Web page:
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Macedonia offered $515m to rebuild

NATO peacekeepers monitor the fragile peace
About 1,000 NATO peacekeepers monitor the fragile peace  

BRUSSELS, Belgium -- Macedonia has been promised $515 million in aid from international donors to rebuild the country.

The World Bank and European Commission gathered representatives from 38 countries and 19 organisations together in Brussels on Tuesday to discuss assisting the former Yugoslav republic.

A fragile peace, brokered in August 2001, exists in Macedonia as it recovers from more than six months of fighting last year between government forces and and ethnic Albanian leaders.

"Donor funding of about $274 million was pledged at the meeting for macroeconomic assistance for support of reconstruction and implementation of the framework agreement," the EC and the World Bank said.

"In addition, donors indicated another $241 million of donor assistance for general economic development purposes in 2002," they said.

Macedonia: Hurdles to peace 

The aid was well above expectations of $220 million.

An aid conference planned for October 2001 had been cancelled because of concerns that the Macedonian government was not fulfilling its part in the country's peace agreement.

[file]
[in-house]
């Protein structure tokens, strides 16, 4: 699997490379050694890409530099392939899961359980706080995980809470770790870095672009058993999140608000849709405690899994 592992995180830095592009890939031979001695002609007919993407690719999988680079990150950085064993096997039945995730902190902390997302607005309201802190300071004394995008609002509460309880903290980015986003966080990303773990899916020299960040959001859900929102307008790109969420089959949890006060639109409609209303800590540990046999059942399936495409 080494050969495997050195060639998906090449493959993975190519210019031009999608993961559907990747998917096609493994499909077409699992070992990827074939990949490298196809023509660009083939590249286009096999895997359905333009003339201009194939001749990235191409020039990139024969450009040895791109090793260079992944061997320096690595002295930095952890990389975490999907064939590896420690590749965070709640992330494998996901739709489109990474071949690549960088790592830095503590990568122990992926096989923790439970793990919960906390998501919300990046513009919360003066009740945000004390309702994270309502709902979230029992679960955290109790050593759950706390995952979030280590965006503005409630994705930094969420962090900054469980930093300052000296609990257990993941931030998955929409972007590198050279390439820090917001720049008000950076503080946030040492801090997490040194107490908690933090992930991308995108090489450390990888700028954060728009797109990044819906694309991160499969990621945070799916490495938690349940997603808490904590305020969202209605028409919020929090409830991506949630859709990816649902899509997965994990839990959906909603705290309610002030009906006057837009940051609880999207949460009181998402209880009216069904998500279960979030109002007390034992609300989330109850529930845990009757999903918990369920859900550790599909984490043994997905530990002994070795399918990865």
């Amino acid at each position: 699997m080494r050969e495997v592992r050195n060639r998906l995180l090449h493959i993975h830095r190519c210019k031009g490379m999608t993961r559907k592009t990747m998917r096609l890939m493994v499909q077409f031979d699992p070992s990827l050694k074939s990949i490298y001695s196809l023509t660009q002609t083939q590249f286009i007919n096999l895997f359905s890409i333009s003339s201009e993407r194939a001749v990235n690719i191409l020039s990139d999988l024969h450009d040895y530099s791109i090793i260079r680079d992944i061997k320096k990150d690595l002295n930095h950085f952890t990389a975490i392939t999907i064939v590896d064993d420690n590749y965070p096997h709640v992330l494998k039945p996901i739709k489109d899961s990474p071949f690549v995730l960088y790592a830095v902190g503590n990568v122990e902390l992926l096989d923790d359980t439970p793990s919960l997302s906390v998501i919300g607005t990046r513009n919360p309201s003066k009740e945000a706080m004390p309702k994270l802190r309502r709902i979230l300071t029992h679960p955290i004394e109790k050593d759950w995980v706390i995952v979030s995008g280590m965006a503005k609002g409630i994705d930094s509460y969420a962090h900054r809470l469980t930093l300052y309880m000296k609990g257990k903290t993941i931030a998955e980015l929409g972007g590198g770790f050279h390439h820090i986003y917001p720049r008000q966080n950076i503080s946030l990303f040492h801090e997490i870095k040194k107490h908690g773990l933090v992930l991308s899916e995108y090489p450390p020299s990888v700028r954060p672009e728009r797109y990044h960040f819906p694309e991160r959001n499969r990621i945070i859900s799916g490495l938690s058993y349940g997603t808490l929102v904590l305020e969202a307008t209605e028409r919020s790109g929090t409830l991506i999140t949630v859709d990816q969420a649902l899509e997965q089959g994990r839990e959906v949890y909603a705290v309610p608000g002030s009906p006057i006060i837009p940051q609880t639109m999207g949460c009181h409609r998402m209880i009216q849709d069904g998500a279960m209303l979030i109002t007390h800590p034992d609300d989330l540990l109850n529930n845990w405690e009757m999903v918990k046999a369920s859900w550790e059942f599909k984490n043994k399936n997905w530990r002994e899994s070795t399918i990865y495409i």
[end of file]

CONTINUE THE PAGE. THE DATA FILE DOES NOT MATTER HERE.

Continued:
Most of the funds will be used for helping the Macedonian government balance its budget this year, with the remainder allocated for rebuilding homes, schools, power lines and other facilities.

More than $22 million would also cover costs of implementing the peace deal, including the removal of land mines, decentralising government, improving teaching and promoting the use of the Albanian language.

The peace plan was brokered in August 2001 as an end to six months of fighting between rebel Albanians and Macedonian government troops. It is monitored by about 1,000 NATO troops.

In a key move that gained support from Western powers, Macedonia's parliament approved an amnesty for former ethnic Albanian rebels last week.

The move was welcomed by NATO and the European Union as a key step towards establishing peace in the Balkan state.

The amnesty law covers crimes including high treason, mutiny, armed rebellion and conspiracy against the state.

Macedonian officials told The Associated Press on Monday they had begun the release of about 300 former rebels under the amnesty agreement.

Ethnic Albanian rebel sources confirmed that the release had started, beginning with 12 ex-militants rebels who were freed from the Idrizovo prison in Skopje.

In a further sign of easing tensions, police on Monday abolished a dusk-to-dawn curfew introduced in Tetovo in March 2001 when clashes between rebels and government security forces started in Macedonia's second-largest city.

"In view of the stabilisation of the situation in Tetovo, the restrictive measure will be abolished immediately," a statement from Macedonian Interior Minister Ljube Boskovski said.


• Amnesty law brings peace hope
March 8, 2002
• Macedonia passes peace deal law
January 25, 2002
• Macedonia rebels disown peace deal
January 11, 2002
• Macedonia debates poll delay
November 26, 2001

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